Things are looking up for video.

Most of us know that video is taking communications by storm—and projected to be fully 80% of web activity by 2020. We’re now entering a new era in the video revolution with the rise of portrait mode videos. That’s where videos are shot vertically to meet the “taller” dimensions of a smartphone or tablet when held naturally in your hand.

Landscape mode, or our typical widescreen format, has been the default size for videos, films and television for decades. Our televisions and movie screens are wider than they are tall, and generations of professionals have been brought up to create content within this format. To many, portrait mode videos have been flashing-red indicators of amateur hour.

Mobile devices invert that stigma. Experts report that we spend more than 30% of our screen time on a mobile device, which is mostly in vertical mode. Accordingly, apps from Snap to Facebook to Instagram often default to portrait mode with billions and billions of videos. Snap has said that vertical videos perform nine times better on many standards of viewer engagement, and many production studios are now creating new sets optimized for portrait mode. There’s no doubt that the latest generation of consumers are growing up with vertical videos as a standard.

This is sacrilege to many pros! But a new format simply presents a new challenge to creators in terms of layout and storytelling. By eliminating landscapes and extraneous detail from a camera shot, we’ve found that vertical videos create a tight focus that can draw the viewer in. It’s a natural fit for faces—which is how the term “portrait view” got its name! And it helps us eliminate the mild-but-real hassle of rotating a device in our hand or viewing a landscape video shrunk down to fit portrait mode.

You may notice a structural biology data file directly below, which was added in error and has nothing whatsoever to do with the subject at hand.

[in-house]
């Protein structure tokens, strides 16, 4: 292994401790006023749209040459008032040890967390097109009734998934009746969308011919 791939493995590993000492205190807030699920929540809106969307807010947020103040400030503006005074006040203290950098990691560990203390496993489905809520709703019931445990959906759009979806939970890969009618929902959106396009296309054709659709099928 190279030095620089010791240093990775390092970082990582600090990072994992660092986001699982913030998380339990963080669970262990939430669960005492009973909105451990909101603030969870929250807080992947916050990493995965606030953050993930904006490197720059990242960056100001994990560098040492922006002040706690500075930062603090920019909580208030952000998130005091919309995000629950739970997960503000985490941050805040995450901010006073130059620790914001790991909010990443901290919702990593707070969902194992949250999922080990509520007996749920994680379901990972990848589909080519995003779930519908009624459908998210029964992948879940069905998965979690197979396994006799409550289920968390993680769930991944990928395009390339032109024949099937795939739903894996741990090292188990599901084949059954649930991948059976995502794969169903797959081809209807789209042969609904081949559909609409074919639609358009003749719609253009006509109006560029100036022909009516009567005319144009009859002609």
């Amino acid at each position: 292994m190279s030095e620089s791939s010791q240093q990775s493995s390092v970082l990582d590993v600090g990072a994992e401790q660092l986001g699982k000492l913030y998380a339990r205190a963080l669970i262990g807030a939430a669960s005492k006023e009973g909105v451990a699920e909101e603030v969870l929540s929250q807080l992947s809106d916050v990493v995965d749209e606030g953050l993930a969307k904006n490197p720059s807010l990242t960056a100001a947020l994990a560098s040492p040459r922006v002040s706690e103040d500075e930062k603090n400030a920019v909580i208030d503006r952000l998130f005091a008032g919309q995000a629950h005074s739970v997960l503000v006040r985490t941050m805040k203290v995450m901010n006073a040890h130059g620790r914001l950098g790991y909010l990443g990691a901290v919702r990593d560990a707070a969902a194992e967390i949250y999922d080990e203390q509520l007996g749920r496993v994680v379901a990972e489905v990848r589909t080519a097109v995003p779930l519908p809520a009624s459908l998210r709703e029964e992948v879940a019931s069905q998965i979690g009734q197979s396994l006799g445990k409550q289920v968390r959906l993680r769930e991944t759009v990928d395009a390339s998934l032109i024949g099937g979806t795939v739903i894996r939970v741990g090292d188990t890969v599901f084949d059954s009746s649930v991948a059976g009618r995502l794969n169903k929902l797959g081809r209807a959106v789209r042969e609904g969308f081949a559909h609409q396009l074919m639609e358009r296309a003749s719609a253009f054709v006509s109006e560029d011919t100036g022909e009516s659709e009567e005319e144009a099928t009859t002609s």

At Feel Good Video, we’ve been producing a number of explainer videos that describe how to use products. These videos live inside a mobile app, which is typically held vertically. While it takes a little creativity to adjust to this direction, the format is ripe for creativity, and we’re working with clients to create fresh storylines that fit the space.

What does this mean for clients who want to cater to mobile users—which is most of us! Increasingly, we’re working with companies to first create baseline video content, such as a longer product or brand video. We then splice and dice that core content to generate additional videos, such as teasers or shorter videos optimized for quick viewing and sharing social media.

We’re now offering portrait videos as part of our base packages. It doesn’t take much more cost or effort to record vertically during a production shoot, and capturing video in this format opens many more doors for companies to engage their customers—and establish themselves as a creative leader.

Drop us a note to learn more about how to add portrait videos to your arsenal of communications weapons.

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